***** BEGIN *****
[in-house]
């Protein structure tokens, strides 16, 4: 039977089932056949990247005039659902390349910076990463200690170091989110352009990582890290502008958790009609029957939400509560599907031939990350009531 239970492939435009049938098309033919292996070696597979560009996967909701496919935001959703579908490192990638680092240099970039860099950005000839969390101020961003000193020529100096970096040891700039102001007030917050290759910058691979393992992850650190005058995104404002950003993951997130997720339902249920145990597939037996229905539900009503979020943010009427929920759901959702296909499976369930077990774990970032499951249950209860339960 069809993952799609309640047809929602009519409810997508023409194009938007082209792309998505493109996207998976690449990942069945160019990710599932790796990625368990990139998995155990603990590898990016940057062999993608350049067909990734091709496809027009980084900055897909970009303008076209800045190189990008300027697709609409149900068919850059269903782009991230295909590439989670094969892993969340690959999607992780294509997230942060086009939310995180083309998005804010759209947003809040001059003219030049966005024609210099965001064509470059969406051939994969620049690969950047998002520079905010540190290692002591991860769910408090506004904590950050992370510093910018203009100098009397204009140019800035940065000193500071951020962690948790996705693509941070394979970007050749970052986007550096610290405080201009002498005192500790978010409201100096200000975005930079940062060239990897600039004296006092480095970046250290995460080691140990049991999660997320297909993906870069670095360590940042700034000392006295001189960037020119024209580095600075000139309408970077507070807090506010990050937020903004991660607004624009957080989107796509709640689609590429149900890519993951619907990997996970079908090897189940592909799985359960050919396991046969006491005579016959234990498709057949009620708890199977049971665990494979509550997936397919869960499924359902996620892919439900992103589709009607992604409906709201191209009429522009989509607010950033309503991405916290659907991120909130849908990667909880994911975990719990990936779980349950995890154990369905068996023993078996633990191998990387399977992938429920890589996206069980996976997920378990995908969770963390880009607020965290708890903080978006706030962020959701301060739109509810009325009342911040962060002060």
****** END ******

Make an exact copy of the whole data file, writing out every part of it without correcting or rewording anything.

[in-house]
């Protein structure tokens, strides 16, 4: 039977089932056949990247005039659902390349910076990463200690170091989110352009990582890290502008958790009609029957939400509560599907031939990350009531 239970492939435009049938098309033919292996070696597979560009996967909701496919935001959703579908490192990638680092240099970039860099950005000839969390101020961003000193020529100096970096040891700039102001007030917050290759910058691979393992992850650190005058995104404002950003993951997130997720339902249920145990597939037996229905539900009503979020943010009427929920759901959702296909499976369930077990774990970032499951249950209860339960 069809993952799609309640047809929602009519409810997508023409194009938007082209792309998505493109996207998976690449990942069945160019990710599932790796990625368990990139998995155990603990590898990016940057062999993608350049067909990734091709496809027009980084900055897909970009303008076209800045190189990008300027697709609409149900068919850059269903782009991230295909590439989670094969892993969340690959999607992780294509997230942060086009939310995180083309998005804010759209947003809040001059003219030049966005024609210099965001064509470059969406051939994969620049690969950047998002520079905010540190290692002591991860769910408090506004904590950050992370510093910018203009100098009397204009140019800035940065000193500071951020962690948790996705693509941070394979970007050749970052986007550096610290405080201009002498005192500790978010409201100096200000975005930079940062060239990897600039004296006092480095970046250290995460080691140990049991999660997320297909993906870069670095360590940042700034000392006295001189960037020119024209580095600075000139309408970077507070807090506010990050937020903004991660607004624009957080989107796509709640689609590429149900890519993951619907990997996970079908090897189940592909799985359960050919396991046969006491005579016959234990498709057949009620708890199977049971665990494979509550997936397919869960499924359902996620892919439900992103589709009607992604409906709201191209009429522009989509607010950033309503991405916290659907991120909130849908990667909880994911975990719990990936779980349950995890154990369905068996023993078996633990191998990387399977992938429920890589996206069980996976997920378990995908969770963390880009607020965290708890903080978006706030962020959701301060739109509810009325009342911040962060002060």